What is flatulence?
Commonly known as farting, passing wind, or having gas, flatulence is a medical term for releasing gas from the digestive system through the anus. It occurs when gas collects inside the digestive system, and is a normal process.
Gas collects in two main ways. Swallowing air while you eat or drink can cause oxygen and nitrogen to collect in the digestive tract. Second, as you digest food, digestive gases such as hydrogen, methane, and carbon dioxide collect. Either method can cause flatulence.
What causes flatulence?
Flatulence is very common. We all accumulate gas in our digestive system. The Mayo Clinic estimates that most people pass gas about 10 times a day. If you pass wind more frequently than this on a regular basis, you could have excessive flatulence, which has a number of causes.
It’s natural to swallow air throughout the day, normally during eating and drinking. Typically, you’ll only swallow a small amount of air. If you frequently swallow more air, you may find that you experience excessive flatulence. It may also cause burping.
Reasons that you may swallow more air than normal include chewing gum, smoking, sucking on objects such as pen tops, drinking carbonated drinks, and eating too quickly.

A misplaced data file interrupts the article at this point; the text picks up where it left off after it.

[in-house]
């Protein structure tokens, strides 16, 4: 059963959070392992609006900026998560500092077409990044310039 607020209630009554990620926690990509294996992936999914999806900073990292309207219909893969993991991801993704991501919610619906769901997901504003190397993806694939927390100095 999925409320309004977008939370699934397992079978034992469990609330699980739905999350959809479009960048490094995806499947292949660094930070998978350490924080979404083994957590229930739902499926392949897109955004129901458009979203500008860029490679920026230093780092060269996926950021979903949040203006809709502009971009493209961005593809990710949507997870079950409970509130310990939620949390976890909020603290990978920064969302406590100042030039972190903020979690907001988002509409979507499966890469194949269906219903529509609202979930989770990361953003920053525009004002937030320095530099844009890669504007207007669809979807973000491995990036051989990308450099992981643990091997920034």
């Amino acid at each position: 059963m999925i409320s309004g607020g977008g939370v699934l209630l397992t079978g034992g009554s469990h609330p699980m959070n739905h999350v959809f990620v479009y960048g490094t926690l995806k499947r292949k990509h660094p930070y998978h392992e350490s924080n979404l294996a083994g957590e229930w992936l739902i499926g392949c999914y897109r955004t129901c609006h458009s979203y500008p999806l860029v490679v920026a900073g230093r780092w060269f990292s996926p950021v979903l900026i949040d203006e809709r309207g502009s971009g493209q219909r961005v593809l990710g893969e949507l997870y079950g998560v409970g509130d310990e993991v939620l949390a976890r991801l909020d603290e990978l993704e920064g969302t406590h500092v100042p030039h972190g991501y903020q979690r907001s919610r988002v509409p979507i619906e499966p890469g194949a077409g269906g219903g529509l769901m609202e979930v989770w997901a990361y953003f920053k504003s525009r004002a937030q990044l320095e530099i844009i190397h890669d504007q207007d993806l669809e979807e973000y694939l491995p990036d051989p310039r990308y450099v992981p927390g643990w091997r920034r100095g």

Your dietary choices could lead to excessive flatulence. Some foods that increase gas include:
- foods high in fructose or sorbitol, such as fruit juices
These foods can take a long time to digest, leading to the unpleasant smell associated with flatulence. Also, some foods the body can’t fully absorb. This means that they pass from the intestines to the colon without being completely digested first. The colon contains a large amount of bacteria that then break down the food, releasing gases as they do so. The buildup of this gas causes flatulence.
Excessive flatulence causes and complications
If your diet doesn’t contain a large amount of carbohydrates or sugars, and you don’t swallow excessive air, your excessive flatulence may be due to a medical condition. The Mayo Clinic defines excessive flatulence as more than 20 times per day.
Potential conditions underlying flatulence range from temporary conditions to digestive problems. Some of these conditions include:
- food intolerances, such as lactose intolerance
- irritable bowel syndrome (IBS)
- Crohn’s disease
- celiac disease
- eating disorders
- ulcerative colitis
- dumping syndrome
- gastroesophageal reflux disease (GERD)
- autoimmune pancreatitis
- peptic ulcers
What are treatment options and home remedies for flatulence?
There are a number of ways to treat flatulence, depending on the cause of the problem. To treat flatulence at home, try the following:
Look at your diet. If it contains a large amount of carbohydrates that are difficult to digest, try to replace them. Carbohydrates that are easier to digest, such as potatoes, rice, and bananas, are good substitutes.
Keep a food diary. This will help you can identify any triggers. After you identify some foods that cause you excessive flatulence, you can learn to avoid them or to eat less of them.